Tag Archives: networkmanagement

Finding the needle in a big data haystack

Predicting and preventing network pain points – Part I

In a recent blog post we highlighted the five ways in which network downtime can be significantly reduced in order to improve customer service and brand loyalty. In this post we aim to address the first point, ensuring visibility, and provide some guidance on how this can be achieved.

As many companies in the telco sector will know, big data is nothing new; the volumes of data available have always been extensive, and for regulatory reasons some classes of data have to be stored for many years. However, frustratingly for many in the industry, the big data hype is drowning out the potential deliverables.

A common misconception is that ‘big data’ equals ‘unstructured data’ or ‘useless data’, which unfortunately, for some is true due to a lack of strategy or even a business case for using the data. Purely storing data will not make it useful, but that in itself is no justification for discarding it.

To make data useful there must be realisable benefits to the business and an effective business strategy to take steps to ensure visibility of that data to the relevant business groups. However this is where there is a cost implication and problems can start; if the wrong tools are used for the job the costs can be considerable and the task can very quickly become just like looking for a very expensive ‘needle in a haystack’!

A real ‘needle in a haystack’ case 

The pain: A mobile operator suffered a significant increase in the number of dropped calls on their network, equal to 2% of total calls. The operations department was using legacy fault management reporting and didn’t know what the problem was until the following day, when a retrospective report was pulled.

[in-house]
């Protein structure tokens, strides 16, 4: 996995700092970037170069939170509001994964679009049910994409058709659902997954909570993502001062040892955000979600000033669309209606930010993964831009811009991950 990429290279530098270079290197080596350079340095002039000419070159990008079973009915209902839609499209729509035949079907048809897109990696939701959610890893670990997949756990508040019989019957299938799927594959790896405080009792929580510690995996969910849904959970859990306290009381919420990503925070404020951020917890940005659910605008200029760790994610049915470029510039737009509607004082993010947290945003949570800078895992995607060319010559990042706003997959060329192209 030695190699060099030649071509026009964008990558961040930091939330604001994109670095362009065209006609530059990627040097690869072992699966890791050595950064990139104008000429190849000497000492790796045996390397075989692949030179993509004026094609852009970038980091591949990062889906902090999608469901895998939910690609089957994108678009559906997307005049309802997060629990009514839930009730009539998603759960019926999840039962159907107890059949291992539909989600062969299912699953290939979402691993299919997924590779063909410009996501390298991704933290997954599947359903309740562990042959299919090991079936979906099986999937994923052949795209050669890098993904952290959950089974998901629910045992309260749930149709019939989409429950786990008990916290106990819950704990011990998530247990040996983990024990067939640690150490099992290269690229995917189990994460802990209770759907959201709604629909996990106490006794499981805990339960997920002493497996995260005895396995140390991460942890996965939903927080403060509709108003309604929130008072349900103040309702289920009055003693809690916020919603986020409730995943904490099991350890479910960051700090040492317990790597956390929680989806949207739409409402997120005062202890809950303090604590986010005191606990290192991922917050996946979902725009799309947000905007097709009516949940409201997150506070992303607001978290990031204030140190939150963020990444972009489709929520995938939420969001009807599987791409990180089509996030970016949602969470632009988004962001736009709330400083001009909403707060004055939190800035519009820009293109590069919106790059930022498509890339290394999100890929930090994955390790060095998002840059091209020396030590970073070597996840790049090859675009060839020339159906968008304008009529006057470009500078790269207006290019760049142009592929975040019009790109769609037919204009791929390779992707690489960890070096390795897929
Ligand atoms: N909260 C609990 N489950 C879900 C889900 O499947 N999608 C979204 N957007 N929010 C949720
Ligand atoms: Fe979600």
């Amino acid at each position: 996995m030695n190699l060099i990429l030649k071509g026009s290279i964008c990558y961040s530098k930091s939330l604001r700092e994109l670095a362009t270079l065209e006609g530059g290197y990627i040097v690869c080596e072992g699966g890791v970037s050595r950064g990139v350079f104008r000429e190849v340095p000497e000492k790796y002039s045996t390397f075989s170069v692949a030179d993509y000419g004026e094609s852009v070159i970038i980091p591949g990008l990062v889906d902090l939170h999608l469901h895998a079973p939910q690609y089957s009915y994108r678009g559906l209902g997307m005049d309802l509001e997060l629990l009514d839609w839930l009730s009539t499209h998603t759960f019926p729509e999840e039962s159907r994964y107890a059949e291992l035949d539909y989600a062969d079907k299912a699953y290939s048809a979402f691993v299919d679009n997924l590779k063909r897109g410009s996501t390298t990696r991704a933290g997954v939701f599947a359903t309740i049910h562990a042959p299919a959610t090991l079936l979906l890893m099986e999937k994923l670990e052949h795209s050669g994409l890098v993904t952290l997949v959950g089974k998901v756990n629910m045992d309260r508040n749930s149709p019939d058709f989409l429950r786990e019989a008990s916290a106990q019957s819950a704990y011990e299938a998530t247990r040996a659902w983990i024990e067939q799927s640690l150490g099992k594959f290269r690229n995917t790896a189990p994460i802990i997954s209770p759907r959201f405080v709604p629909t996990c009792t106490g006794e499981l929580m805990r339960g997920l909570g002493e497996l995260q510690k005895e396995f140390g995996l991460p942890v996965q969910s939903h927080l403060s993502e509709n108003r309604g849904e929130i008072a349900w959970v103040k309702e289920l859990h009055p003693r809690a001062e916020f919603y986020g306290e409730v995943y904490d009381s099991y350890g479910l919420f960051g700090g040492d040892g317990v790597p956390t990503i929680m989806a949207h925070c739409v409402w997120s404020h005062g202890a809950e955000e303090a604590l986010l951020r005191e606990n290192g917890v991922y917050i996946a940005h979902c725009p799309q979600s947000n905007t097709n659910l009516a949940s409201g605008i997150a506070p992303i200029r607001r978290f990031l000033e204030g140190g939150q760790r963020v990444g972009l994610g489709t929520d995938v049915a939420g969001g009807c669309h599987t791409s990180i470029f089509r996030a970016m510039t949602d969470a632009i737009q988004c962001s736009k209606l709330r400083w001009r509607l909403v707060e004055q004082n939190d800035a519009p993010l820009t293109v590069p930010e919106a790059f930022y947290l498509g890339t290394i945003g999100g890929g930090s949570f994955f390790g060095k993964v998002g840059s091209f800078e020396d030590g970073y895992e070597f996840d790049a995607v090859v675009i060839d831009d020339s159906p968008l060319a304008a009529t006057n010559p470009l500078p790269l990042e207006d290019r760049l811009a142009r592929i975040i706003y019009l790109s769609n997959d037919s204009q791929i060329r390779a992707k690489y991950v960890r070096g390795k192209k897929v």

The diagnosis: A fault with the equipment at one of their major cell sites, which could have been picked up in minutes instead of hours or days. Unfortunately, the customer care department’s data wasn’t integrated with the legacy fault management software, meaning that the cause and effect couldn’t be identified and resolved in real-time.

The remedy: Ensure your operations provide a vertical (top down) view, so you can simultaneously view network and customer problems, and prioritise accordingly.

For a preventive cure that can collect and analyse raw terabytes of network and service platform performance data; in real-time, contact us.


5 ways to predict network pain points

Predicting and preventing network nightmares

Despite a solid performance from network operators over the London 2012 Olympics, last year saw a few incidents of network outages, which caused considerable chaos and fall out among the mobile consumers. In some instances, it took up to 24 hours to identify the problem and rectify the situation.